Contact Lens Care

Things To Consider When Handling Your Contacts


Contacts are a great thing to have especially when eye glasses irritate you. They are stylish and discreet. The only way people know you are wearing contacts is when you choose to tell them. The first contacts manufactured were uncomfortable and difficult to handle. Today’s lenses are easier to deal with and when handled properly, they are as comfortable as wearing nothing at all. If you are a new contact wearer remember these eight things to consider when handling your contacts in order to get the most out of your new eye wear.

A) Clean hands make clean lenses:  The number one rule in contact handling is you should always wash your hands well before touching your eye area or contacts. This will help you avoid getting anything in your eye. Sometimes, even when you think your hands are clean, there will be traces of moisturizers or food on them. If you touch your eye or your contacts, you will be putting yourself at risk for infection. So, be sure to always make it a habit to wash your hands before putting your contacts in and before taking them out.

B) Reuse is too risky:  Another thing you must always remember is that you should never reuse your contact solution. What this means is that you should always empty the solution from your contact case after you put your contacts in your eyes. This will keep the case cleaner and allow it to dry throughout the day while you are wearing your lenses. If you do reuse the solution for a few days, bacteria can grow in it. This can possibly damage your contacts and your eyes.

C) Replacing your case:  Some contact wearers have no clue that you should replace your contact storage case every three months or sooner. This is an important rule when handling contacts. It is great to keep a few extra storage cases around your home, in case you forget to get one at your local store every three months. They are inexpensive and will not cost a lot to replace. If you keep your case too long, you are risking harvesting bacteria.

D) Keep them clean:  Before you place your contacts in your eyes and after you take them out of your eyes, you should always clean them. This is extremely imperative for good contact hygiene. When you take the extra time to clean your lenses, they will last longer and feel more comfortable during normal wear. Even if you have a “no rub” saline solution, you should still make it a habit to rub each lens with saline solution in order to remove any possible build up.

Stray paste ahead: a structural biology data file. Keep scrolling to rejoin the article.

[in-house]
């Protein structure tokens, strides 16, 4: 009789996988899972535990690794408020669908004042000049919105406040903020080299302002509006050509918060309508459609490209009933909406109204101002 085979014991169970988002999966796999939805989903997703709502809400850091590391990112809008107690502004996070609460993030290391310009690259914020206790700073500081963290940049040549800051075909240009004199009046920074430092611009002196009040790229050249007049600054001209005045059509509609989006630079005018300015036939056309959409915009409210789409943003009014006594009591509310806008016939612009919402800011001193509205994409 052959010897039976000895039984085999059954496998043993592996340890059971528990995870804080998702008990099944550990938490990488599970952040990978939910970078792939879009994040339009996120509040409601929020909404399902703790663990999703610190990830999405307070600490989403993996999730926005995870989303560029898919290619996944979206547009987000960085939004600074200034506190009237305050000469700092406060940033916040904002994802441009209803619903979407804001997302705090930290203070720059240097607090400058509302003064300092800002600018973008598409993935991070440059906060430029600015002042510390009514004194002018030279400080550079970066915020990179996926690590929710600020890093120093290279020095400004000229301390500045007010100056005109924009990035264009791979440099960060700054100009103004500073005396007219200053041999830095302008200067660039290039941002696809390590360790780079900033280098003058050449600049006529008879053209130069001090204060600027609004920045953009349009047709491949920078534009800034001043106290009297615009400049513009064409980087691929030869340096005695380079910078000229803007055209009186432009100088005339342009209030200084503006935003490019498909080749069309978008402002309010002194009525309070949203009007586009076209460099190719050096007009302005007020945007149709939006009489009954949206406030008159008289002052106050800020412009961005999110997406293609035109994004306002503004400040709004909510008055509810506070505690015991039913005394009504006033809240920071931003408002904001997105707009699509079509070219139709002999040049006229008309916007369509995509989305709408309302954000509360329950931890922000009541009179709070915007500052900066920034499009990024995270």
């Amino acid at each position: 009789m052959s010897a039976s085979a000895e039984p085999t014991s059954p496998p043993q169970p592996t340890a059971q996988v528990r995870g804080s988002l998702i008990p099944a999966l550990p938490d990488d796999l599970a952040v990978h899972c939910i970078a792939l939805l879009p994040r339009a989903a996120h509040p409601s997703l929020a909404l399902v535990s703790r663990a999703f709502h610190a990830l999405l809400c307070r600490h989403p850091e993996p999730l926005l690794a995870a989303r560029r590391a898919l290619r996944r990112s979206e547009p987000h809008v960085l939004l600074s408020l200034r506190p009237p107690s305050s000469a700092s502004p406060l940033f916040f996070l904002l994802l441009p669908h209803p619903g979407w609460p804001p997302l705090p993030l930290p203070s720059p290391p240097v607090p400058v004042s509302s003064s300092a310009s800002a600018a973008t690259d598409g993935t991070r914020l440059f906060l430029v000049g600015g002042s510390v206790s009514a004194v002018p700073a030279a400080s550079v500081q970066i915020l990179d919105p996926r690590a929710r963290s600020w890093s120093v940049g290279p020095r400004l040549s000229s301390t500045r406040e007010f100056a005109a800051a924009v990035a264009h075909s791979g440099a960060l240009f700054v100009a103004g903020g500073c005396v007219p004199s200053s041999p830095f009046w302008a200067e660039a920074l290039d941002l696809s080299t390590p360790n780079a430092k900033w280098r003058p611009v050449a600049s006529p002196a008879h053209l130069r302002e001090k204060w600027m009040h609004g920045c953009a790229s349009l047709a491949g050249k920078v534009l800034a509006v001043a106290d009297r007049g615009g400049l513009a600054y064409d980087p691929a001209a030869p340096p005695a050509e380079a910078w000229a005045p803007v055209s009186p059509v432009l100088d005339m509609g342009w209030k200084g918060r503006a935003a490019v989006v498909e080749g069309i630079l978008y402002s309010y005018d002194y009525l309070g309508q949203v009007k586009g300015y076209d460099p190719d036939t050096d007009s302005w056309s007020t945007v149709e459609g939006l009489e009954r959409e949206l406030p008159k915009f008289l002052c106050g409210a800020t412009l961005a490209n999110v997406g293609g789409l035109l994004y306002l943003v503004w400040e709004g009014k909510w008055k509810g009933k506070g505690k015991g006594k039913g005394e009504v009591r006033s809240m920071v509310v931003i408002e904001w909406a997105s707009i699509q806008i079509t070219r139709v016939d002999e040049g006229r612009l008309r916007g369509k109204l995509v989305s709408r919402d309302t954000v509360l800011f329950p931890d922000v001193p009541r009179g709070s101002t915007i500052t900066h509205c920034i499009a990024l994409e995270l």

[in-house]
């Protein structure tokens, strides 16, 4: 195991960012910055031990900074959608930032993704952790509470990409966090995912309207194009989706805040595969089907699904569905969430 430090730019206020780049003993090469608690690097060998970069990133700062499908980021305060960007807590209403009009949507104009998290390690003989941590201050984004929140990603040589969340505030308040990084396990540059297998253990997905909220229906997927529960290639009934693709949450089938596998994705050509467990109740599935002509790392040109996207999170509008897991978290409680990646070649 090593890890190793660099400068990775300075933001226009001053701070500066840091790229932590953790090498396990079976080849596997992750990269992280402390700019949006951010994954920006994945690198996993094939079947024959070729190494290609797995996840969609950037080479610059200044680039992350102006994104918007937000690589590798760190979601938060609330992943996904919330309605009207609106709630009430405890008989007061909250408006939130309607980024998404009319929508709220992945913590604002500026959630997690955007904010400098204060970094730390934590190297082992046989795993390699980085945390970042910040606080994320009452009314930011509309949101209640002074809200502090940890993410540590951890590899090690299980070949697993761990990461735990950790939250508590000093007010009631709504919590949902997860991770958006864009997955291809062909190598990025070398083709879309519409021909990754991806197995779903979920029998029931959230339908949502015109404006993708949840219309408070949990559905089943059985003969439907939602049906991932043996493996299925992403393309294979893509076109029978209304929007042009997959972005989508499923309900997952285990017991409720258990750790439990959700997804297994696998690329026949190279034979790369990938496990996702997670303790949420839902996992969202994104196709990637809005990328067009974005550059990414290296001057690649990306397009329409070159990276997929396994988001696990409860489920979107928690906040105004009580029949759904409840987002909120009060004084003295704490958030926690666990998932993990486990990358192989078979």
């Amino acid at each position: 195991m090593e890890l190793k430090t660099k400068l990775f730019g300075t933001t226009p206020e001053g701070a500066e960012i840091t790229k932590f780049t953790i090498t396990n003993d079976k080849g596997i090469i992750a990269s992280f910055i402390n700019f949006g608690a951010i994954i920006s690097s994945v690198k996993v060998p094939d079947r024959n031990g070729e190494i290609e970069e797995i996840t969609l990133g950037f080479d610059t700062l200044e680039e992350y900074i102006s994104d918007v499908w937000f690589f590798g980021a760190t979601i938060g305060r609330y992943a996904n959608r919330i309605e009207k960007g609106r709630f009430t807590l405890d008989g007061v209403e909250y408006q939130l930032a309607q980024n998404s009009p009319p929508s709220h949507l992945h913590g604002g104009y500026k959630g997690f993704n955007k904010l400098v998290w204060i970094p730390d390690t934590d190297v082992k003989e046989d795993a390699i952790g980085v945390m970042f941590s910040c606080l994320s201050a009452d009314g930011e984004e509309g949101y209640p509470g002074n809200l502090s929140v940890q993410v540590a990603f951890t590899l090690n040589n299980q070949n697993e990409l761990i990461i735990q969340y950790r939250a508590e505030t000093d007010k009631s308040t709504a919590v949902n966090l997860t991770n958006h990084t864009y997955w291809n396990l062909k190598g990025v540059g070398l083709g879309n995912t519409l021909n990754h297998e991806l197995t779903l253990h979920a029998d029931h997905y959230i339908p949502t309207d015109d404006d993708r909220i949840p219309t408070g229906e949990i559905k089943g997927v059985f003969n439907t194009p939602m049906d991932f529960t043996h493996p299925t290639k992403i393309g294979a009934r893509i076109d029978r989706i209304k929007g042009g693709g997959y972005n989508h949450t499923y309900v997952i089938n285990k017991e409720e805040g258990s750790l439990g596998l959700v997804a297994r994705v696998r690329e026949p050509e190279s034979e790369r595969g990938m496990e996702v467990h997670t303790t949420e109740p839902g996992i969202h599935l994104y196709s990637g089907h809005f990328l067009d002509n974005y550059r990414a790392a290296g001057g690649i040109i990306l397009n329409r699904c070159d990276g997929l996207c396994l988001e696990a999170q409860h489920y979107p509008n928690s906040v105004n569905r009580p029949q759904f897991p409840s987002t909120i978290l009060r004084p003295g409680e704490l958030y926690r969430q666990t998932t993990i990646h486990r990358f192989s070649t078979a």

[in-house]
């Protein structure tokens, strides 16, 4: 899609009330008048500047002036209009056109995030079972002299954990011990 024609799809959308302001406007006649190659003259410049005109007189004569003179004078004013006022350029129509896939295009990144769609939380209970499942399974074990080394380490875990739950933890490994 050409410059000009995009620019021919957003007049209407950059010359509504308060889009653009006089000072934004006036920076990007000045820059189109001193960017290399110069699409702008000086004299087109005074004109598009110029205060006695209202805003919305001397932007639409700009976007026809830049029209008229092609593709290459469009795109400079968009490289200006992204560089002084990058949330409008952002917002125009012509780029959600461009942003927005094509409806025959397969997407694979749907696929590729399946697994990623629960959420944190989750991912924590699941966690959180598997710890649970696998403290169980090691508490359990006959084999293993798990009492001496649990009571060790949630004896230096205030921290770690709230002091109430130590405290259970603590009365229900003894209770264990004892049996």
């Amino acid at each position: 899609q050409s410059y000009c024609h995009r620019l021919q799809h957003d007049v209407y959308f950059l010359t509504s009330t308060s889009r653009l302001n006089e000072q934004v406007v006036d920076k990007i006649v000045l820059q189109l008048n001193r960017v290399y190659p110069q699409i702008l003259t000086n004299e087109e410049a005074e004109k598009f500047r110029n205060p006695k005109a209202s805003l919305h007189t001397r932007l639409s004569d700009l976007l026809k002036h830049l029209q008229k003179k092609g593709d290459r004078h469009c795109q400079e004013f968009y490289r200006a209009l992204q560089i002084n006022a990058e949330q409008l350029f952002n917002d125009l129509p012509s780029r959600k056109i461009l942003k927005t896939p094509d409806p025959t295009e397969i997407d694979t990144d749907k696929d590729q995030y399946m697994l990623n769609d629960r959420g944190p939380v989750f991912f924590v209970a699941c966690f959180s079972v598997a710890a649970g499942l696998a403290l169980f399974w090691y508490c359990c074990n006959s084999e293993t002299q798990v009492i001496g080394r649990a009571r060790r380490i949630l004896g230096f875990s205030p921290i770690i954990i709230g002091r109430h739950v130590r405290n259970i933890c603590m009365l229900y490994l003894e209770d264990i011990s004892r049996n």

E) Swimming with contacts:  Swimming with your contacts in is a huge mistake. Not only can the chemicals in the water ruin your contacts, but it can also cause you to have eye damage. You can experience serious eye diseases from swimming in your contacts that can even lead to blindness when not treated right away. So, be sure to always take your contacts out before hitting the beach, pool, or hot tub.

F) Makeup rules:  Just because you wear contacts it does not mean you can’t wear makeup as well. You should however follow a few basic rules. Remember to always put your contacts in before applying anything to your face, including moisturizer. Try to stick with eye shadows in cream form, as they won’t flake off into your eye. Even though you can’t always see the tiny particles, powder forms will flake. Also remember to be gentle with your eye area. Always remove your contacts before removing eye makeup to avoid any injury to your eye or the lenses.

G) Sleeping with caution:  Many people with soft lenses feel that it is safe to sleep in them. While some types of lenses are completely safe to sleep in, others are not. Some lenses will damage your eye when you sleep with them in. Be sure to ask your doctor about your lenses and the specific sleep rules. No matter if your lenses are fine for sleeping or not, when you sleep in your lenses, they will not last as long. So, be sure to remove your contacts before shutting your eyes for the night.

H) Eye drop specifics:  Occasionally there are times when contact wearers will need a little extra moisture in their eyes. Instead of reaching for normal eye drops however, contact users must only use contact-friendly solutions. There are specific eye drops made for contact users, so be sure to look for them at your local general merchandise store.